‘I think art is in the business of useless beauty’ – An interview with Tim Winton, author of Eyrie
Since Peter Carey relocated to New York, Tim Winton is the name at the top of most people’s lists when they’re asked best Australian novelist in the world – but the fact is we can safely lose the Australian epithet altogether: Tim Winton is one of the world’s best novelists. We spoke to him on a publicity junket for his latest novel Eyrie, at the end of a long day of interviews and right before a speaking engagement at the Royal Academy.
Peter Wild (PW): Hey Tim. How’s things?
Tim Winton (TW): I’m doing alright for an old bloke.
PW: You’ve had a day of back to back interviews today. Are they working you like a dog?
TW: It’s not like it’s real work. I’m not working in the sun breaking rocks.
PW: Okay so. The new book. Eyrie. The Sydney Review of Books describes the main protagonist of the novel, Keeley, as a haunted version of you. What do you make of that?
TW: That strikes me as a tad presumptuous. I’m not someone who normally stands on my dignity but… it’s a really interesting way to read a book as though it’s through the life or nature of a…
PW: A lot of people do that, though.
Tw A lot of undergraduates… There’s no getting round the fact that all characters are informed by your own experience, there’s a little bit of you in all of them and he’s no exception – but I think that person might have drawn a bit of a bow…
PW: In your last couple of novels – Dirt Music and Breath – your characters seem to take a bit of solace from nature. Keeley doesn’t do that. He seems burned by the world, likes to keep his head down, doesn’t read the news…Was that a conscious shift?
TW: I don’t know if it’s much of a shift – he’s a different person is all. He’s a guy who has spent most of his adult life reviewing the natural world and then spending his spare time defending it and he gets cooked in the process. If you’re doing one of the unglamorous jobs and saying awkward things you feel like you’re the crazy person standing in the traffic holding up a placard – while everyone heads towards the shops. The whole world, the politics and the medias got their eyes fixedly and firmly elsewhere and you’re there trying to give nature a fair go in his case – he could be working in social justice or for unemployed or for people with disabilities, no one really wants to know. Every now and then you get a token moment, a bit of support on the news but he’s cooked – but in a way because he’s in this high rise environment which is reasonably exceptional in the AU experience he is denatured. But I think the natural world does lean in on him in that he’s on the flight path of birds that haunt him up there and haunt him back into existence in the way the little boy does. But he’s troubled, depressed, unemployed, he probably he has a neurological illness – some sort of shadow on his health that has to explain some of the falling down and the coronas and the weird lights he seeing. Whatever he has been he’s only a shadow of that and of course he thinks he’s a failure and a joke. And then this little kid comes along and for some bizarre reason some instinct in [the kid] tells him that this guy is a good person and will save him – ‘I choose you you are my saviour’.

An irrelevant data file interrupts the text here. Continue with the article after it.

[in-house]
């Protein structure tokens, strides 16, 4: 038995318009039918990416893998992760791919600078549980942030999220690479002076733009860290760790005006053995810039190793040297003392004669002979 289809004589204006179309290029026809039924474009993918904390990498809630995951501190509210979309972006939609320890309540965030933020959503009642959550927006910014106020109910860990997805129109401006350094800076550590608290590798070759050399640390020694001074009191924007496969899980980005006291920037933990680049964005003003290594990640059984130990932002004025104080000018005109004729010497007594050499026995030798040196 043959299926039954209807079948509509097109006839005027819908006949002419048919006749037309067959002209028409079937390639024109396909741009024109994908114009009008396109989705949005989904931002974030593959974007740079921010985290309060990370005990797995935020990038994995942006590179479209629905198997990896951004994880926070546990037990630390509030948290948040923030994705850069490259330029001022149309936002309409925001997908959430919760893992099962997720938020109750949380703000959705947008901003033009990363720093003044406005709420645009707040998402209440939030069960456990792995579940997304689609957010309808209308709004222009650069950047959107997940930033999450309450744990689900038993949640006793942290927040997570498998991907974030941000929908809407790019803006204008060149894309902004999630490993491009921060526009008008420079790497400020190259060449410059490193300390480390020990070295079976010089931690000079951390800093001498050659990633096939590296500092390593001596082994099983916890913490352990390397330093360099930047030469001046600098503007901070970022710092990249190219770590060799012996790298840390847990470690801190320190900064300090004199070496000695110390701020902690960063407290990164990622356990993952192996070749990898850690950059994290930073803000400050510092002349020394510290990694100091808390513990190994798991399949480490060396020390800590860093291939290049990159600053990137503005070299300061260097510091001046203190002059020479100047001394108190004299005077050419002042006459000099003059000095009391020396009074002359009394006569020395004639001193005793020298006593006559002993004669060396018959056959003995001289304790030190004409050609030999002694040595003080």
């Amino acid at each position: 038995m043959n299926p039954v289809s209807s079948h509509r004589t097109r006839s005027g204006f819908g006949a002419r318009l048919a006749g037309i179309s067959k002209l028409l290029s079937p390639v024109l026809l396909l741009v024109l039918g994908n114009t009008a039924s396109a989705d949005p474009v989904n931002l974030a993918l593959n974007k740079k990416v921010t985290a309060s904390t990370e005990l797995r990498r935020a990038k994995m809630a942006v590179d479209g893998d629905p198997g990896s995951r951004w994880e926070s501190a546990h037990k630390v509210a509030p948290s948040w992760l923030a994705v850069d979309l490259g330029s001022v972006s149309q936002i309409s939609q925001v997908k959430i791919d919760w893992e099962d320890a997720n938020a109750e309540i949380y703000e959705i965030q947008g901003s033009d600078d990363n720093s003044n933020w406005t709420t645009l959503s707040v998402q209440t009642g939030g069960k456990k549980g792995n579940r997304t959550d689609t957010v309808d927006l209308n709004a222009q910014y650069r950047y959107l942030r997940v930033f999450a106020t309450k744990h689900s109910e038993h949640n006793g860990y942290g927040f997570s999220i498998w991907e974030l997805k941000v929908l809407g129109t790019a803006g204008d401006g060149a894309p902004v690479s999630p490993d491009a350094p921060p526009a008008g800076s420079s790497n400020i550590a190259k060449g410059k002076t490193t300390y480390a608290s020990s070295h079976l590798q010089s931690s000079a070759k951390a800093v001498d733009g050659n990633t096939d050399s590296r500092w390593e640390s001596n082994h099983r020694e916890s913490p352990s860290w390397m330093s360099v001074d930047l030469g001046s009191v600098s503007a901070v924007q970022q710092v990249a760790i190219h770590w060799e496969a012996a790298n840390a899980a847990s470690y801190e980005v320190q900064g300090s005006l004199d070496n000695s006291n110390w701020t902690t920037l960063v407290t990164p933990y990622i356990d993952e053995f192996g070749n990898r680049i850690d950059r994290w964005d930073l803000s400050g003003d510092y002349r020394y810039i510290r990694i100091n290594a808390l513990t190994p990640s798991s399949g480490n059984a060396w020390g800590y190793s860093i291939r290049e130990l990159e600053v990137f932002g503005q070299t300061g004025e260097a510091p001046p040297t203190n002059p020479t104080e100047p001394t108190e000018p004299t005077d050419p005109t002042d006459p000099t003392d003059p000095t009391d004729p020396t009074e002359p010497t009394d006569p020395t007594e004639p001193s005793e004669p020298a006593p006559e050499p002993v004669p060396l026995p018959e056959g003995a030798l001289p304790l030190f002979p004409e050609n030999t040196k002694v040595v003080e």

PW: I think cooked is a really good word. Reading Eyrie was like watching the first season of The Sopranos. You can’t help but feel everyone is on a collision course with doom.
TW: Yeah, you expect a bloodbath, you expect him to flame out or you expect him to disgrace himself more thoroughly than he has before. You think you’re reading a long long suicide letter.
PW: But at the same – I mean we’re making it sound like it’s Kierkegaard…
TW: No, hopefully it’s funny. Hopefully its wincemakingly funny. You know people in extremes with at least a little bit of self consciousness can put a bit of English on the ball. I certainly had fun laughing at his expense.
PW: Works the same way when you’re reading.
TW: If it isn’t funny, it isn’t working.
PW: There’s a really fine line and a slight misstep either way could throw the book off.
TW: I realised when I had this character land in my lap, if I couldn’t transmit that mordant humour everything was going to come apart in my hand. A self pitying self destructive individual isn’t worth your time
PW: Philip Roth novel has said the novel is an endangered species and Will Self says the novel is finished – and you’ve said that novels and art can’t affect serious change. Since you said that have you been inundated by plaintive entreaties from earnest bookreaders wondering if you could possibly mean what you said?
TW: Yeah, they sort of want me to recant. It’s ridiculous to say that a work of art can’t change a mood or can’t move things forward but I guess I was just cautioning about the overinvestment people have or people who make art have, the hubris to think that just because you’re going to write a story or make a film that’s going to bring the world to its knees or shake things up. You couldn’t fill the back of a morris minor with writers who have changed a government or changed a people or a policy or condition – maybe Germinal, maybe Steinbeck’s Grapes of Wrath, maybe Orwell’s Animal Farm – but they didn’t change much. They shook people up. Steinbeck was following the change of policy, he was documenting it. The dustbowl stuff. But look, I guess I was just reminding people – a bit of humility is not a bad thing. I don’t think the purpose of art is to persuade, I think it’s to enchant and to leave some kind of embedded energy of experience with the reader so if it’s been successful it’s a little coal that burns on with a person for a while. As a reader I want to be shaken up I want to be moved I want to be intrigued and a bit bothered. It’s an unfinished conversation.